Cerritos City Council Bans Fireworks
Heeding the wishes of its citizenry, the City Council voted last week to ban the sale and use of Fourth of July fireworks.
Last month, voters overwhelmingly decided that they did not want their city to allow fireworks. The referendum, which was put on the ballot by the City Council, was non-binding, but council members pledged they would abide by the results.
The council voted 4 to 0 Wednesday for the ban. Councilman Daniel Wong was absent.
Several church, civic and youth groups that sold fireworks each year in order to raise money had fought the ban.
“I think you’ll see a lot of the clubs disbanding,” said Dennis Peterson, immediate past president of the Cerritos Rod and Gun Club, which sponsors the city’s annual youth fishing derby.
Without the income from fireworks sales, Peterson said, the club may not be able to continue the derby. Fireworks sales, Peterson said, produced more money for the club than such activities as selling pumpkins or Christmas trees.
Bryna Dambrowski of the Assembly of God Church said two church groups that sold fireworks have not yet decided how they will sustain themselves in the future.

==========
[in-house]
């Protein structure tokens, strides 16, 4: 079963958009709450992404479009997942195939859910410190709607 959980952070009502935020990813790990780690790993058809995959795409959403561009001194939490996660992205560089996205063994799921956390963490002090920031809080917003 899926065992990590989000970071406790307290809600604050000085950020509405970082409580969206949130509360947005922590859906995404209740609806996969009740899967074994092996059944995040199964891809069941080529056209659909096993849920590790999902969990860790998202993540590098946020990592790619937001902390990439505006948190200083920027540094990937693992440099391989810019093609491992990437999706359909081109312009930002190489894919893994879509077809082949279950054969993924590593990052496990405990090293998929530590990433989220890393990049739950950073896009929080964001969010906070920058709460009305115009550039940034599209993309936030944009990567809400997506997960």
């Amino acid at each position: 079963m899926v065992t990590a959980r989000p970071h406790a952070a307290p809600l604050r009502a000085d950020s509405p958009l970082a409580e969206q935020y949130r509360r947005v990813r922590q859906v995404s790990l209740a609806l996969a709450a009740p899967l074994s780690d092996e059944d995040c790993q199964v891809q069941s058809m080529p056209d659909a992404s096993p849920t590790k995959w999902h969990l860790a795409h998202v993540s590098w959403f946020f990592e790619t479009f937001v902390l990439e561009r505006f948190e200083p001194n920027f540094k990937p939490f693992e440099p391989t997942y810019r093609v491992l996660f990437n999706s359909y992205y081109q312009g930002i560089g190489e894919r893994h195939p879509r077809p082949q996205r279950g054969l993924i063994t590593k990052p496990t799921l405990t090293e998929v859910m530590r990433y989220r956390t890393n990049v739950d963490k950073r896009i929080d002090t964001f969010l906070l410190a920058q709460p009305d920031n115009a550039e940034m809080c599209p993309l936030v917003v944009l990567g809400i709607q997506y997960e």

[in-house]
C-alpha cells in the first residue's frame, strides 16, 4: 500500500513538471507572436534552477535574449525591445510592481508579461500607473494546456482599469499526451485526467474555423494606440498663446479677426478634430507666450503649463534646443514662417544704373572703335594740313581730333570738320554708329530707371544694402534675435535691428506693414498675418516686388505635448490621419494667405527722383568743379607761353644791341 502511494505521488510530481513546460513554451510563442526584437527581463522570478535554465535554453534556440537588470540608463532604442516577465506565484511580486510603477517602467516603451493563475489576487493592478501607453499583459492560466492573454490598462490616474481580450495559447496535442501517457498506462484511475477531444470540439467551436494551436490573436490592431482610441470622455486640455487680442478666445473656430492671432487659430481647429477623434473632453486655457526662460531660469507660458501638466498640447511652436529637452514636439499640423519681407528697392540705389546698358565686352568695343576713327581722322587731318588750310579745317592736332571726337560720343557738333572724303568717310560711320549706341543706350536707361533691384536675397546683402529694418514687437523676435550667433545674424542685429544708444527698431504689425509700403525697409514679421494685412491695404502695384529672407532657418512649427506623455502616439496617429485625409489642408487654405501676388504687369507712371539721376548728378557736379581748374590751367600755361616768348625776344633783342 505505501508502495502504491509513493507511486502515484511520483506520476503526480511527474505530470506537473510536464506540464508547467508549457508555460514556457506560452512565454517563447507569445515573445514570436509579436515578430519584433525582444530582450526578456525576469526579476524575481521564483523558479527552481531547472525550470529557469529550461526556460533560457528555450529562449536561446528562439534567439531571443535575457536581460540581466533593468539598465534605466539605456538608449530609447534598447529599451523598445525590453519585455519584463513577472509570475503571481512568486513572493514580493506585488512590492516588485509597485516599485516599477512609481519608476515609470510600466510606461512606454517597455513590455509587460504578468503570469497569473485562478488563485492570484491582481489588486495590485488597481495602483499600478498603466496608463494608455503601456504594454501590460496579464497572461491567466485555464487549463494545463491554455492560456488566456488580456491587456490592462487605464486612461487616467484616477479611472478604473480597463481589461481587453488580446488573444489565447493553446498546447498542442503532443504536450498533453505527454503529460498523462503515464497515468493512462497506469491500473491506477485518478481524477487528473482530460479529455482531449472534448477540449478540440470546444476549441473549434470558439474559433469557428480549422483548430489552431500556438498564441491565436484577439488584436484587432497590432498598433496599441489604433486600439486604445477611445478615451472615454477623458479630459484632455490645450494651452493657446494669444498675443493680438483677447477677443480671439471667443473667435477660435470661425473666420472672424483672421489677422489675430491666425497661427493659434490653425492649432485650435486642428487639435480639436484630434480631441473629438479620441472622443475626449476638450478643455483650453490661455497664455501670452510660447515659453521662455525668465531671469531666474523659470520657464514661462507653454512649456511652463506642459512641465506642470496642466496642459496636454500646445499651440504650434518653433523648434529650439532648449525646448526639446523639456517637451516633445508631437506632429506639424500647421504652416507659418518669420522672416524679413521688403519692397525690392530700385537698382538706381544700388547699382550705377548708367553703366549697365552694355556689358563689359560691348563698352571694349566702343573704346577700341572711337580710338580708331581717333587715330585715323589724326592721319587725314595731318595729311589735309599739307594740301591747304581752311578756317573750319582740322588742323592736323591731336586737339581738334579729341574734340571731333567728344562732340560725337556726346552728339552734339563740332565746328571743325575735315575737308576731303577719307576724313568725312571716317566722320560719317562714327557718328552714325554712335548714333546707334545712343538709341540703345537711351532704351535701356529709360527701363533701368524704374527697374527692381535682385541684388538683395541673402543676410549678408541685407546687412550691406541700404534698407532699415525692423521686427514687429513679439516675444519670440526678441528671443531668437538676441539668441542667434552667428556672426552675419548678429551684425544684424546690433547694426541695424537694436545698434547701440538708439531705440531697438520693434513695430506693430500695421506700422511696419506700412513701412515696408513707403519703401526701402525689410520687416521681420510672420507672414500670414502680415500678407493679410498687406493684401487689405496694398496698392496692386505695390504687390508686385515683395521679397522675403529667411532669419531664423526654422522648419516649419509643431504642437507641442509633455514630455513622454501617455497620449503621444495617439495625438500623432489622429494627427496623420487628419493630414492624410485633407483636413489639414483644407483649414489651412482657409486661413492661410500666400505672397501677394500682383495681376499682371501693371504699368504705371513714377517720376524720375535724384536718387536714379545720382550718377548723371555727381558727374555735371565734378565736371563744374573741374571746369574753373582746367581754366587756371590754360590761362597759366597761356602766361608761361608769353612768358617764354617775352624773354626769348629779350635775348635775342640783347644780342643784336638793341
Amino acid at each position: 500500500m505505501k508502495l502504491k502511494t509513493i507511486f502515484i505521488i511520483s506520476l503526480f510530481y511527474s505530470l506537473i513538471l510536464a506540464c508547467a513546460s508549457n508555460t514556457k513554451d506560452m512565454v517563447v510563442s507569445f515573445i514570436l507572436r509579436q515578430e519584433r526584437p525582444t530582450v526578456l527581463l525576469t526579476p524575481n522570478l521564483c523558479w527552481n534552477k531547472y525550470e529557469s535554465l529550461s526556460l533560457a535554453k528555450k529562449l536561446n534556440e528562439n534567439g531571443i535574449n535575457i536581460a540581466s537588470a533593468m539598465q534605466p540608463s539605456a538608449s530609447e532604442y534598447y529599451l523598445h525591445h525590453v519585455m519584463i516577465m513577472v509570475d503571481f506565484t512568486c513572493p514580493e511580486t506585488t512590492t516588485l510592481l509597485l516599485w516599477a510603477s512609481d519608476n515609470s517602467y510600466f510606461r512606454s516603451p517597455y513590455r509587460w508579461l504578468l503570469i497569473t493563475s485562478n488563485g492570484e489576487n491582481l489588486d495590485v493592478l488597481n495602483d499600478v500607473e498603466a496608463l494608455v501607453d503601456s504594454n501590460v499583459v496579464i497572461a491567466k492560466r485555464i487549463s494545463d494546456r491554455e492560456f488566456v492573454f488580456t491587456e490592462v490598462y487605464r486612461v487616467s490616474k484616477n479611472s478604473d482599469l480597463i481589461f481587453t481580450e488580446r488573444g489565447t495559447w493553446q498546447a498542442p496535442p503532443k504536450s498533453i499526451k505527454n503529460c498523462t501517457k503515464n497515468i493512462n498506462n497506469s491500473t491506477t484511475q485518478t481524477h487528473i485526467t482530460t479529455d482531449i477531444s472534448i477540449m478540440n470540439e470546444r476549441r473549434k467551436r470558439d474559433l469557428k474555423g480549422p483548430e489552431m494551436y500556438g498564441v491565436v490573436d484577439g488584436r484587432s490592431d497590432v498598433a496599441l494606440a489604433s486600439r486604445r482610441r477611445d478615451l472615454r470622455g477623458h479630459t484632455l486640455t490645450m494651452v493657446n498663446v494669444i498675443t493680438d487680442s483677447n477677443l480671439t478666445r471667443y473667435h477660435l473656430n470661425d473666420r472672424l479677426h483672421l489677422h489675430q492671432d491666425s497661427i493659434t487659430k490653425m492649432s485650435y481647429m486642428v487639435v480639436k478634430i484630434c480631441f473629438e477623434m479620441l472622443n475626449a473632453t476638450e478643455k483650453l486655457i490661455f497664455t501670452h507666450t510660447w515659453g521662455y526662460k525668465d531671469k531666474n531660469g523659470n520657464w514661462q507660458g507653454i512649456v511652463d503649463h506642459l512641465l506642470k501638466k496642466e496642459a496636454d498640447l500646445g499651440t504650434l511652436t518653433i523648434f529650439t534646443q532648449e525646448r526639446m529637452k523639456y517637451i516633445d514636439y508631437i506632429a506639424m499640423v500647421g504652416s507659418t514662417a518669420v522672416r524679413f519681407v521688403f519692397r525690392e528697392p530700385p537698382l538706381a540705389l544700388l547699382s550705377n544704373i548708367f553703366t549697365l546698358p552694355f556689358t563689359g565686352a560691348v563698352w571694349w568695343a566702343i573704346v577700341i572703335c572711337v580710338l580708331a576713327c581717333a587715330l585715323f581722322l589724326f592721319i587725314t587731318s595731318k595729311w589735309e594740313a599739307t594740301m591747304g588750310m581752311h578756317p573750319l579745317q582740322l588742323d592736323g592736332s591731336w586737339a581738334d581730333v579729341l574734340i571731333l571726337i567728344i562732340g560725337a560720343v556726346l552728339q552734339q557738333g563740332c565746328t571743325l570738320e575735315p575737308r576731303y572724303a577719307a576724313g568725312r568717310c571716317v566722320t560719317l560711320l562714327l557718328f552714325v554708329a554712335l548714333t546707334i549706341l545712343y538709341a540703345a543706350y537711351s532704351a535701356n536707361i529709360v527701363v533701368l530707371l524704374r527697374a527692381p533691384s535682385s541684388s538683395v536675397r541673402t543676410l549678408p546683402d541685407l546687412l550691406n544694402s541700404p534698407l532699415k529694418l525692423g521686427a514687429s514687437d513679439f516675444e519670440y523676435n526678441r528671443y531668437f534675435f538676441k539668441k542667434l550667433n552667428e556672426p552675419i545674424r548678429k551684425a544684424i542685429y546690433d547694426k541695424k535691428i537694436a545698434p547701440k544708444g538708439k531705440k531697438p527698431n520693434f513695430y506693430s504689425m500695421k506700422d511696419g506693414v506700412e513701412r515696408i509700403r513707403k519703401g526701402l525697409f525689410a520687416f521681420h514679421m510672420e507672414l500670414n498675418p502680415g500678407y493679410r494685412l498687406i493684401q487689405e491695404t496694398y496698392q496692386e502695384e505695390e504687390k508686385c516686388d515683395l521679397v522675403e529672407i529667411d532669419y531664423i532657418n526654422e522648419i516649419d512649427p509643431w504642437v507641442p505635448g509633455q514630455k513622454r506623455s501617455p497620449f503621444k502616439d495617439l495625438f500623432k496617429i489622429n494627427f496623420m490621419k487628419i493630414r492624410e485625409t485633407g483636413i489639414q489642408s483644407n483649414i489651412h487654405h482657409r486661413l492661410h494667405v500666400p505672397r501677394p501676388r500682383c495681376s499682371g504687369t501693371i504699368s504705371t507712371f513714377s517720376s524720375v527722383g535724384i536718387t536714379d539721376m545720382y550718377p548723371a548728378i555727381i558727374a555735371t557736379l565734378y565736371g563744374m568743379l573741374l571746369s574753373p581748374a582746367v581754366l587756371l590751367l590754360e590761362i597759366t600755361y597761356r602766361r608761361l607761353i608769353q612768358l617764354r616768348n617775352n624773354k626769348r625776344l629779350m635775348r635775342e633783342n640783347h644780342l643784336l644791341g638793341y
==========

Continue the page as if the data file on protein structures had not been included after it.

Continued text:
The Royal Rangers, an organization for boys ages 5 to 17, used its fireworks profits to underwrite camping trips or excursions to such places as Magic Mountain amusement park, Dambrowski said.
The church’s teen youth group used fireworks money to go on missions, either to Third World countries or to places in the United States, such as New York City, where it worked last summer with poor, inner-city youngsters.
The City Council is not unmindful of what the fireworks ban means to nonprofit groups. At the council meeting Wednesday night, Mayor Ann B. Joynt asked the city staff to explore the possibility of allowing nonprofit groups to take over a job now being done by professionals--painting house addresses on curbsides.
Dambrowski, who was not at the meeting, said her church groups might consider such a fund-raising activity, but Peterson was more skeptical.
He said it might be more difficult to find enough volunteers to paint the street numbers than to staff a fireworks sales booth, which could only be operated seven days before the Fourth of July.